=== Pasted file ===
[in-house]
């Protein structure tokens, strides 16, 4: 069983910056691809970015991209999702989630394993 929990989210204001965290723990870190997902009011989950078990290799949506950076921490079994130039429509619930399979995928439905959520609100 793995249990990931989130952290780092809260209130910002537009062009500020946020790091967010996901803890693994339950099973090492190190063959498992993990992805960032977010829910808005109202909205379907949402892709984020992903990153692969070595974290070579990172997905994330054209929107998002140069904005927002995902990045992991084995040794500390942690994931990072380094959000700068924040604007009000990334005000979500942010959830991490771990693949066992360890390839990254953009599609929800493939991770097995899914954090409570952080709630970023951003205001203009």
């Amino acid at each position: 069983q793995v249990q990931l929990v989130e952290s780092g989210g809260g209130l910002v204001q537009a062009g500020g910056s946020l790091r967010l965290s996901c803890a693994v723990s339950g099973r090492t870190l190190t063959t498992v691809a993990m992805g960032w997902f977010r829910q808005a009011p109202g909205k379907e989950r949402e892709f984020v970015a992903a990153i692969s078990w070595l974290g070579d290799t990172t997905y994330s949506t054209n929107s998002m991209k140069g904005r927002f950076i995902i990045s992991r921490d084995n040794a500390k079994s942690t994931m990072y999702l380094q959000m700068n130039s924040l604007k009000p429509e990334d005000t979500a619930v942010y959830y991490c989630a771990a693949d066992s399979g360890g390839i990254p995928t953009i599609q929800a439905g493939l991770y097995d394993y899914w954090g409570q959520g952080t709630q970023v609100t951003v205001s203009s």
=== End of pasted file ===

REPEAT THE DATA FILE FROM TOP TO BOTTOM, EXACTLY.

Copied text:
[in-house]
């Protein structure tokens, strides 16, 4: 069983910056691809970015991209999702989630394993 929990989210204001965290723990870190997902009011989950078990290799949506950076921490079994130039429509619930399979995928439905959520609100 793995249990990931989130952290780092809260209130910002537009062009500020946020790091967010996901803890693994339950099973090492190190063959498992993990992805960032977010829910808005109202909205379907949402892709984020992903990153692969070595974290070579990172997905994330054209929107998002140069904005927002995902990045992991084995040794500390942690994931990072380094959000700068924040604007009000990334005000979500942010959830991490771990693949066992360890390839990254953009599609929800493939991770097995899914954090409570952080709630970023951003205001203009």
């Amino acid at each position: 069983q793995v249990q990931l929990v989130e952290s780092g989210g809260g209130l910002v204001q537009a062009g500020g910056s946020l790091r967010l965290s996901c803890a693994v723990s339950g099973r090492t870190l190190t063959t498992v691809a993990m992805g960032w997902f977010r829910q808005a009011p109202g909205k379907e989950r949402e892709f984020v970015a992903a990153i692969s078990w070595l974290g070579d290799t990172t997905y994330s949506t054209n929107s998002m991209k140069g904005r927002f950076i995902i990045s992991r921490d084995n040794a500390k079994s942690t994931m990072y999702l380094q959000m700068n130039s924040l604007k009000p429509e990334d005000t979500a619930v942010y959830y991490c989630a771990a693949d066992s399979g360890g390839i990254p995928t953009i599609q929800a439905g493939l991770y097995d394993y899914w954090g409570q959520g952080t709630q970023v609100t951003v205001s203009s």